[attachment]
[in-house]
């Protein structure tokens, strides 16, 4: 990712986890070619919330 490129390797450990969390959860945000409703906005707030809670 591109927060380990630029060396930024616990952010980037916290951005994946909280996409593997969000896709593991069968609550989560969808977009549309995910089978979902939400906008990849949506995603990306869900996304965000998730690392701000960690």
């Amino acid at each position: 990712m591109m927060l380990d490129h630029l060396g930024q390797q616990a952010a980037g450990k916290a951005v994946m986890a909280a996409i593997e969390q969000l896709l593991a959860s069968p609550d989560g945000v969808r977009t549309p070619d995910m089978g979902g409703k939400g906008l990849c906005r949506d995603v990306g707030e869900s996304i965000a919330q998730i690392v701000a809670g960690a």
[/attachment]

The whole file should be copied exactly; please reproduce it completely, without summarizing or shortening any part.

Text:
[in-house]
């Protein structure tokens, strides 16, 4: 990712986890070619919330 490129390797450990969390959860945000409703906005707030809670 591109927060380990630029060396930024616990952010980037916290951005994946909280996409593997969000896709593991069968609550989560969808977009549309995910089978979902939400906008990849949506995603990306869900996304965000998730690392701000960690």
């Amino acid at each position: 990712m591109m927060l380990d490129h630029l060396g930024q390797q616990a952010a980037g450990k916290a951005v994946m986890a909280a996409i593997e969390q969000l896709l593991a959860s069968p609550d989560g945000v969808r977009t549309p070619d995910m089978g979902g409703k939400g906008l990849c906005r949506d995603v990306g707030e869900s996304i965000a919330q998730i690392v701000a809670g960690a």